I currently have a 2015 F150 with a Leer Cap (love it!) and a Thule roof rack with aerobars. I am looking to get another canoe and will need to be able to carry 2 canoes. A new set of aerobars and I should be good to go.
Question I had is what is the suggested size of new bars? How wide to go? The widest load would be two canoes.
At least 8 inches wider than the 2 boats combined if possible.
A place to start is rackattack.com. I have 60" bars on my p/u and can carry a canoe and 2 kayaks. One is in J racks.
The first question is what is the combined width of the canoes at the widest point?
A little difficult as I don’t have the second canoe just yet! I currently have a Discovery 164 and something along the lines of a Discovery 169 or a Penobscot is likely. Spec says 37" wide so 74" of canoe to cover.
The Thule Probar Evo 200 is Thule’s longest bar at 79". Might require different mounting hardware.
The bars don’t need to be wider than the canoes, just wider than where the canoes rest on them. Just something to keep in mind when measuring
I have 78" bars for hauling two boats, and roughly 50" bars (plus a set of whisbars that are narrower) when carrying one
You want extra room on each bar on each side for safe tie down and some shifting during travel and some gap between boats.
No arguement there. But canoes can narrow significantly where they sit on bars, so the width of the canoe (assuming we are talking about the rated width, which is at its widest point).
Wider won’t hurt, just saying it might not be necessary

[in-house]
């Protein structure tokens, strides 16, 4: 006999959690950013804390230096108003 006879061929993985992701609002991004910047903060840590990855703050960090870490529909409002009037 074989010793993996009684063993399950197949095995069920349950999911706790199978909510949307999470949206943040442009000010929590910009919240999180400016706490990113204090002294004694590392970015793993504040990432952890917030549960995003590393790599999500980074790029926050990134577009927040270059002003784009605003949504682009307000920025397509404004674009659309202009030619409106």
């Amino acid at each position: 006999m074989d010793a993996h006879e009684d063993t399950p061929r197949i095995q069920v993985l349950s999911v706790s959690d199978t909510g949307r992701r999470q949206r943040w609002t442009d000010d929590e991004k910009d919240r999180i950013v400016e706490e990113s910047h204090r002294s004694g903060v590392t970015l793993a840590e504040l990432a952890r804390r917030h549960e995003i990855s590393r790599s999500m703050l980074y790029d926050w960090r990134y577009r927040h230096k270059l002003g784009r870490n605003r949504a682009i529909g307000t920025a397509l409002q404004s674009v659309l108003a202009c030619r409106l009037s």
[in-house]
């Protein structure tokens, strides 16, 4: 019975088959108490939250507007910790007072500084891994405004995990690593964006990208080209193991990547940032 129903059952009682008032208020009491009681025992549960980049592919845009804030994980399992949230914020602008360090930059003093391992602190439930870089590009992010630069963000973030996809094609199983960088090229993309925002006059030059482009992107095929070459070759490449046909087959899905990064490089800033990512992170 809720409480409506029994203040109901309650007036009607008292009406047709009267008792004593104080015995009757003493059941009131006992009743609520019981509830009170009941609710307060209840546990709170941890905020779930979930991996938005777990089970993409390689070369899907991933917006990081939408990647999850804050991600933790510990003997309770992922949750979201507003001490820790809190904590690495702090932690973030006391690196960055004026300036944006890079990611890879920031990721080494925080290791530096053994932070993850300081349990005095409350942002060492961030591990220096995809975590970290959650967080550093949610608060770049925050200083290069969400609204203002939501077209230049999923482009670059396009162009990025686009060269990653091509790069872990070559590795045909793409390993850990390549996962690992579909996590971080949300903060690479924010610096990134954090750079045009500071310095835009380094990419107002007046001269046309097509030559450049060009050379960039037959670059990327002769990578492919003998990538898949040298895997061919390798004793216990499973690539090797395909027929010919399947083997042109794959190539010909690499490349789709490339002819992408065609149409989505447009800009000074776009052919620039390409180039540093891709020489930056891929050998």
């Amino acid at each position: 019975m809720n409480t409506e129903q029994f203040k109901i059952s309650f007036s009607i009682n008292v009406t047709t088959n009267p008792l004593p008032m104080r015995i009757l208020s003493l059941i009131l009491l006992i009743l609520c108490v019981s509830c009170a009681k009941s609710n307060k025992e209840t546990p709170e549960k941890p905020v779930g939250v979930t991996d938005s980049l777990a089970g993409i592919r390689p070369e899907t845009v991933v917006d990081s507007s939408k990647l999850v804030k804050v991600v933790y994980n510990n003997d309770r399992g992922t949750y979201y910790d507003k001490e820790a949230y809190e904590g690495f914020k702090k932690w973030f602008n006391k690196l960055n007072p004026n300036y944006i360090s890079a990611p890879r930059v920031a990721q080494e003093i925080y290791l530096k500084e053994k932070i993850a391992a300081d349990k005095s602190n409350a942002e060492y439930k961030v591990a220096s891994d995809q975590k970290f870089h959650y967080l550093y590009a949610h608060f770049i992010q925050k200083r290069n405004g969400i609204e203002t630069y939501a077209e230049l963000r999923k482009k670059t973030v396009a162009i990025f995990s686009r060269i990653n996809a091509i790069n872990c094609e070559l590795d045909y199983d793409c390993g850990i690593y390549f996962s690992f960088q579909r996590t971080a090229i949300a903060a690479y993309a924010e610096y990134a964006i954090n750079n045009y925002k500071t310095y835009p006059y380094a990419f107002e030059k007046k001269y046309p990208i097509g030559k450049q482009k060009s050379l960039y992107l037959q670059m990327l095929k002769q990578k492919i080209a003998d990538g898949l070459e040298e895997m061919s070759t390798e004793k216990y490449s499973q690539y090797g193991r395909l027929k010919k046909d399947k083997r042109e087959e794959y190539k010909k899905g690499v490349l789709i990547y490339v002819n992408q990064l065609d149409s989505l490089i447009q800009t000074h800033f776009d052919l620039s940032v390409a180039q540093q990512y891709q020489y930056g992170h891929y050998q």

Go with the 78+" bars. No width problem on a F150 with a cap. I use 78" square bars - currently on a Forester. I’ve even had 78" bars on a Ford Taurus wagon but that came with a few risks.
Pic is a little rough!! But this is what I’m dealing with. The max spread of the roof rack measured from center of foot to center of foot is 50".
I use two 2x6’s that are 7 feet long. I reinforced the ends with metal strips screwed into the sides of each end to prevent the wood from breaking from the pressure caused by the strap tie downs. For canoes with the widths you are talking about, 84 inches is needed to accommodate the canoes (without them rubbing together in the middle) and provide space to keep the tie downs on the ends of each extension.
No way is that necessary. It may work, but far from needed
84" cross bars are overkill for even really wide boats. You aren’t tying anything down at the widest part and even a really wide boat is generally under 40" at its widest
Quite right about the widest boats being 40 inches. I used the 84 inches as the widest you would ever need. But two 40 inch beams would be about 82 inches wide leaving space between the canoes in the middle. That puts the canoes one inch from each end. Since my straps are 1 inch wide, that means they would be sittng at the very edge of each board. That is not overkill for 40 inch boats. However, If you are hauling 36" or 35" wide boats, 76" is wide enough. Use the boat sizes you are hauling to make that judgment!
But it doesn’t put them one inch from the end. You don’t strap them down at their widest, usually. Their width at the widest only matters if that is where they rest on the crossbars
Get the widest road legal bars you can get, and you’ll have the flexibility to carry 2 canoes, and possibly more.
Am I the only one here who has found themselves in a situation where they needed to shuttle a third boat?
I’ve shuttled 3 kayaks several times.
Right. Tuning to the exact width of your boats is not the best approach. Widest bars you can stand.
3 canoes? Or 3 kayaks?
Can’t see how you could do three canoes without nesting them
Most has been 4 canoes on a shuttle. That was on whitewater runs. No pictures of 4 up but here is three up on the Liberty: